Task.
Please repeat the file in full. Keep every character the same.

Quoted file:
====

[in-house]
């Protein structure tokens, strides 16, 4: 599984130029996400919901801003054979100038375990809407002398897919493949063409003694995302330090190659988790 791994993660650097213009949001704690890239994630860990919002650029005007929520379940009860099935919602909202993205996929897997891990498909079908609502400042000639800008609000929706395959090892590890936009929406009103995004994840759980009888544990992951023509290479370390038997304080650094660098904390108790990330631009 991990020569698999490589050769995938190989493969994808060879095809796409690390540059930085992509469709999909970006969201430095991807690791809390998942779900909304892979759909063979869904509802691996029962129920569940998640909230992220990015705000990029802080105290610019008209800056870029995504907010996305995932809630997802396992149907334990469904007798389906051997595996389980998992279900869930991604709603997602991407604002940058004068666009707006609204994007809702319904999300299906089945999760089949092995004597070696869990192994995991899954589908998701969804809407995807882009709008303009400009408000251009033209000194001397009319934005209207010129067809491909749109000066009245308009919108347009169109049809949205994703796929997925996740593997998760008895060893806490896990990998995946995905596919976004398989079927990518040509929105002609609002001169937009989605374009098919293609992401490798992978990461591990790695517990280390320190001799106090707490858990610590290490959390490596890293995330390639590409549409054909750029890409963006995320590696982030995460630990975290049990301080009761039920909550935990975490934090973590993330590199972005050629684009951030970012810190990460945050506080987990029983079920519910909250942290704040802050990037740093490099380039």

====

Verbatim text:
[in-house]
């Protein structure tokens, strides 16, 4: 599984130029996400919901801003054979100038375990809407002398897919493949063409003694995302330090190659988790 791994993660650097213009949001704690890239994630860990919002650029005007929520379940009860099935919602909202993205996929897997891990498909079908609502400042000639800008609000929706395959090892590890936009929406009103995004994840759980009888544990992951023509290479370390038997304080650094660098904390108790990330631009 991990020569698999490589050769995938190989493969994808060879095809796409690390540059930085992509469709999909970006969201430095991807690791809390998942779900909304892979759909063979869904509802691996029962129920569940998640909230992220990015705000990029802080105290610019008209800056870029995504907010996305995932809630997802396992149907334990469904007798389906051997595996389980998992279900869930991604709603997602991407604002940058004068666009707006609204994007809702319904999300299906089945999760089949092995004597070696869990192994995991899954589908998701969804809407995807882009709008303009400009408000251009033209000194001397009319934005209207010129067809491909749109000066009245308009919108347009169109049809949205994703796929997925996740593997998760008895060893806490896990990998995946995905596919976004398989079927990518040509929105002609609002001169937009989605374009098919293609992401490798992978990461591990790695517990280390320190001799106090707490858990610590290490959390490596890293995330390639590409549409054909750029890409963006995320590696982030995460630990975290049990301080009761039920909550935990975490934090973590993330590199972005050629684009951030970012810190990460945050506080987990029983079920519910909250942290704040802050990037740093490099380039």